Remembering the Pistons’ First Game in Detroit

On October 23, 1957, two months before the Detroit Lions won their last world championship, 10,000 curious fans at Olympia Stadium were first introduced to Detroit Pistons basketball in the second game of an NBA double header.

There could not have been a more inauspicious inauguration for the transplanted franchise from Fort Wayne, Indiana that for the next quarter of a century had only three winning seasons, horrible attendance, and did not average 10,000 fans until the Isiah Thomas era.

After sitting through the first game until 9:20 PM and seeing the New York Knicks beat the St. Louis Hawks 112-95, impatient fans helped shorten the opening ceremony prior to the Pistons-Celtics tip off following introductions of Michigan Governor G. Mennen Williams, Lions’ captain Joe Schmidt, Tiger GM John McHale, and Red Wings GM Jack Adams.

“My recollection of that first game at the Olympia is that everything was in place for a great event but that it turned into a mess,” said Gene Shue one of the Pistons’ starting guards that night who spoke with me for a Detroit Free Press article fifty years later.

“There were so many delays during the game because the floor was slippery from the ice below it, a problem that often happened at Olympia. I didn’t like playing there because it was a large building with small crowds and you were always freezing your butt off,” said Shue who was relieved when the team moved to Cobo Arena in 1961.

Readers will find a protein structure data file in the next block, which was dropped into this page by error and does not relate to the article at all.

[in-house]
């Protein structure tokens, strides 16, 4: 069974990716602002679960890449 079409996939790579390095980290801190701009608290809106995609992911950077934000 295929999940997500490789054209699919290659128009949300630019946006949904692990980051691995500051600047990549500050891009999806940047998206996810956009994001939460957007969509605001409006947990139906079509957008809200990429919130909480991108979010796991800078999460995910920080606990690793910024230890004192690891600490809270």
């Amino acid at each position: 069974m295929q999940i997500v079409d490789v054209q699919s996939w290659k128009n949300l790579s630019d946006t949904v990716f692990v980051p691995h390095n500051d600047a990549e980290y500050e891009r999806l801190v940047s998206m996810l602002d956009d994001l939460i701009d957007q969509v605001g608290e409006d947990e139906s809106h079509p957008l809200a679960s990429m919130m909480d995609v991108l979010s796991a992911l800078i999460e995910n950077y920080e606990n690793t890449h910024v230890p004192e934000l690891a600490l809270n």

The Pistons led the Celtics for most of the contest, but their hopes of an opening win went slip sliding away as Boston’s Bill Russell dominated the game while Detroit’s first basketball superstar, high scoring forward George Yardley, and seven foot center Walter Dukes fouled out midway through the final period.

By the time the game ended with a 105-94 Boston victory at five minutes after midnight, reportedly half of the weary crowd had already left.

“I know the Pistons gave away more tickets then they sold in that first season,” the late Morrie Moorawnick told me three years ago. As an official scorer or statistician he witnessed nearly every Piston home game since that first contest.

“At one point the Pistons even hired Bill Veeck to help promote the team and we know what a salesman he was,” said Moorawnick. “Sometimes there would be a bigger crowd at the end of the game because Veeck brought in acts like Duke Ellington and his Orchestra and Count Basie for a post game show. People would come in late and watch the end of the game, just to see the shows.”

After a 9-16 start in the Detroit Pistons’ first season, owner Fred Zollner fired coach Charley Eckman and hired his former player Red Rocha to coach.

Gene Shue remembered it well.

“Charley got a call from Zollner who told him, ‘I’ll think we’ll make a change in your department.’ Charley thought about it for a second and realized he was the only one in the department,” Shue said with a chuckle. “I was really disappointed because Charley never really had a fair shot in Detroit.”

The Pistons finished their first year in Detroit with a 33-39 record in a season highlighted by the play of George Yardley, who led the NBA with 27.8 points per game while becoming the first player to score 2,000 points in a season. (2001 total) The team lost the Western Conference Finals to the St. Louis Hawks four games to one and would have to wait until the “Bad Boys” 31 years later for their first world championship.

From left to right: Detroit Piston players Walter Dukes, Gene Shue, Harry Gallatin, Sweetwater Clifton, and Coach Charley Eckman in 1957 at the Olympia Stadium box office.